Monday, January 10, 2005

Client Letter - 1/10/05

January 10, 2005

To Our Investors and Friends:

The performance of the stock market in 2004 may well be a preview of how we can expect markets to behave over the next several years. By long-term historical standards, the broader market represented by the S&P 500 performed well, with a return of 9%. The narrower Dow Jones Industrial Average returned only 3.5%, due largely to fallout from the pharmaceutical industry. Last year’s market factors, such as low interest rates, large deficits, a weakening dollar, higher oil prices and an emotional presidential election all contributed to tempered growth in the economy and stock market. Although these factors are certain to change, the result will most likely be modest, yet satisfactory, gains in the economy and the stock market over the next several years.

Resolving uncertainty is the largest issue when looking at future stock market returns. During the latter half of 2004, the market was given the certainty of a Federal Reserve committed to raising short-term interest rates due to signs of solid growth in the economy. In addition, a long and emotional presidential campaign came to a clear and undisputed end. In fact, the market achieved almost 80% of its 2004 return after November 2nd. The need for a weaker U.S. dollar also became clear, in the face of growing fiscal and trade deficits. This was clearly affirmed by Alan Greenspan on November 19th when he said: “International investors will eventually adjust their accumulation of dollar assets, elevating the cost of financing the U.S. current account deficit.” This realization has in fact lifted the stock market with expectations of a short-term increase in exports for U.S. manufacturing corporations. While the ongoing positive and negative impacts of these events are debatable, they allowed markets to rationalize. In the absence of terrorism inside our borders, they led to positive economic and market returns.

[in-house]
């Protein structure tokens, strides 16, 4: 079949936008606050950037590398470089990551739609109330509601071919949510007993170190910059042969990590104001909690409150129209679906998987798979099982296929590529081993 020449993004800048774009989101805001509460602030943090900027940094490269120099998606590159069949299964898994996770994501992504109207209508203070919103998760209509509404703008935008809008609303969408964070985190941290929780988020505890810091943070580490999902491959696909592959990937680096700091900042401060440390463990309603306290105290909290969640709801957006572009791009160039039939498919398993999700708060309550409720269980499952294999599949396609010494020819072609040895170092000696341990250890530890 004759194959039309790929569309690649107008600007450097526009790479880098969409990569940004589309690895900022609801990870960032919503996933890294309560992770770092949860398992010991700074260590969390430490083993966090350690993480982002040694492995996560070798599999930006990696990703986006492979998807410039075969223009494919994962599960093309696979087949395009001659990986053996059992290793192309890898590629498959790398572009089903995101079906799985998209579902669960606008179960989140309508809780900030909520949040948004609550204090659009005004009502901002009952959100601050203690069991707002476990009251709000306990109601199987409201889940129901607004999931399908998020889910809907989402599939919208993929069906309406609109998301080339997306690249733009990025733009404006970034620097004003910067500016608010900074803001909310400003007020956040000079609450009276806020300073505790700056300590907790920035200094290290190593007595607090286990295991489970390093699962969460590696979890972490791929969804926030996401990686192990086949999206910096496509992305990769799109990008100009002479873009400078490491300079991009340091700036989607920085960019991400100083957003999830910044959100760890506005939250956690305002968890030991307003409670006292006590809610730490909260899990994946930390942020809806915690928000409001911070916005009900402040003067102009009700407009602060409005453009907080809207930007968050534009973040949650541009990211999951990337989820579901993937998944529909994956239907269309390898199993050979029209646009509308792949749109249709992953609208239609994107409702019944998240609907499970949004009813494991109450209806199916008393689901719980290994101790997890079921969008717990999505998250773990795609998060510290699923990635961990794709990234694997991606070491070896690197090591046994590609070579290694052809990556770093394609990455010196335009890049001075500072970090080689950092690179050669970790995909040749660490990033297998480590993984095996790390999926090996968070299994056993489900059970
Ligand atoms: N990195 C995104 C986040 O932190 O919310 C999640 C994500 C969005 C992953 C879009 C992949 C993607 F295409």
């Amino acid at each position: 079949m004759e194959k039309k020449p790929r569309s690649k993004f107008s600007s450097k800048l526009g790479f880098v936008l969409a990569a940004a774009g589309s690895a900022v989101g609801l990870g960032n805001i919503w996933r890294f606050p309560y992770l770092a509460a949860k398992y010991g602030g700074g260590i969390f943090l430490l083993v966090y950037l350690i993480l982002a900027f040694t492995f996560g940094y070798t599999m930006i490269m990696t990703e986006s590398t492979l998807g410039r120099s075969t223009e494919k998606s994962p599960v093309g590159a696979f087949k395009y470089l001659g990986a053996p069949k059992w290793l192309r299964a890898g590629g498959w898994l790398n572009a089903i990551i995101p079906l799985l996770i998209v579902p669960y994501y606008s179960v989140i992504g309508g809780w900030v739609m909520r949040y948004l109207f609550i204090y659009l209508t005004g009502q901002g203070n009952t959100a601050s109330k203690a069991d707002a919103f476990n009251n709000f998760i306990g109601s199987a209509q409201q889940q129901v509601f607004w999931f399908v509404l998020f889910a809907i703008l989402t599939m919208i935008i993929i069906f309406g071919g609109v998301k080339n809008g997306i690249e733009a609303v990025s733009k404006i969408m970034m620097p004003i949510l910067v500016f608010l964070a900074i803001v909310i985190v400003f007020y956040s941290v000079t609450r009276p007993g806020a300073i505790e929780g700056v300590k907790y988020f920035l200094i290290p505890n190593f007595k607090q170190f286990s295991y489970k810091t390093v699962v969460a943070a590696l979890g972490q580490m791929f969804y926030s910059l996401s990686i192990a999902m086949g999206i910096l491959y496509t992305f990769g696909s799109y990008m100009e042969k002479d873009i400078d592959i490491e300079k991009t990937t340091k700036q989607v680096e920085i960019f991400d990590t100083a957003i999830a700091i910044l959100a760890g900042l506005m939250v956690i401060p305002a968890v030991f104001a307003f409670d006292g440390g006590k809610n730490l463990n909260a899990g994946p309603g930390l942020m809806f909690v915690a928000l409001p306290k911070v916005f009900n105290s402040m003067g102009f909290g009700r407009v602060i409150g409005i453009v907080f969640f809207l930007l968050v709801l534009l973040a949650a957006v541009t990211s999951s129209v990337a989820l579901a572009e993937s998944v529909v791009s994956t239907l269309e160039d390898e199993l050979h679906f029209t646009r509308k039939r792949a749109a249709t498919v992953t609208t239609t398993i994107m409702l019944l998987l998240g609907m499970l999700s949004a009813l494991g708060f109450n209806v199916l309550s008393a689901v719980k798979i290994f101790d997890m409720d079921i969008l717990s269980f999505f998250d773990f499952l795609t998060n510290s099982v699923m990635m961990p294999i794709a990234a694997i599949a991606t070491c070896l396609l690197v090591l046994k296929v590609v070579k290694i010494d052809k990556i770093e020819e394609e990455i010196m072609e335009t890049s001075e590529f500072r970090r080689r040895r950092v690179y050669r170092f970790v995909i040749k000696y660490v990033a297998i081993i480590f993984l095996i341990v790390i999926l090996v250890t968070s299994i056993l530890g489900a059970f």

As we enter 2005, we can begin to see the challenges and uncertainties that lie ahead. What will be the result of the Bush fiscal policy and the towering fiscal and trade deficits? Will international investors continue to overcome the risk of a weak dollar for the safety of the “risk-free” U.S. government bond, or opt for attractive relative U.S. asset prices due to their stronger currencies? Or will a continued decline of the dollar lead to higher interest rates, slower economic growth, higher unemployment, and a weakened consumer? Our guess is that the potential growth of the economy is certainly limited by these risks, but by no means stifled. With long-term interest rates starting the year near historically low levels, and the unemployment rate at a relatively healthy 5.4%, the economy has a strong foundation to maintain stable growth into 2005. With a wary eye toward the war on terror, we feel this environment, though challenging, provides an excellent opportunity to employ our investment management discipline.

Our holdings have outperformed the market this year and we are quite comfortable being significantly deployed in stocks at this time. Our holdings, for the most part, are conservative and dividend paying. GE (our largest holding), General Mills, Kellogg, ConAgra, Johnson & Johnson and J.P. Morgan Chase are good examples. We have also made a particular effort to take positions that are likely to benefit from a weaker dollar; for example, Berkshire Hathaway, PNC Financial and U.S. Bank. As in 2004, we expect to continue taking some of the significant gains in our portfolio as the year progresses. We have several other investments that we plan to make and we expect to have cash available to be opportunistic when the time is right.

As always, we enjoy your questions and comments. Happy New Year!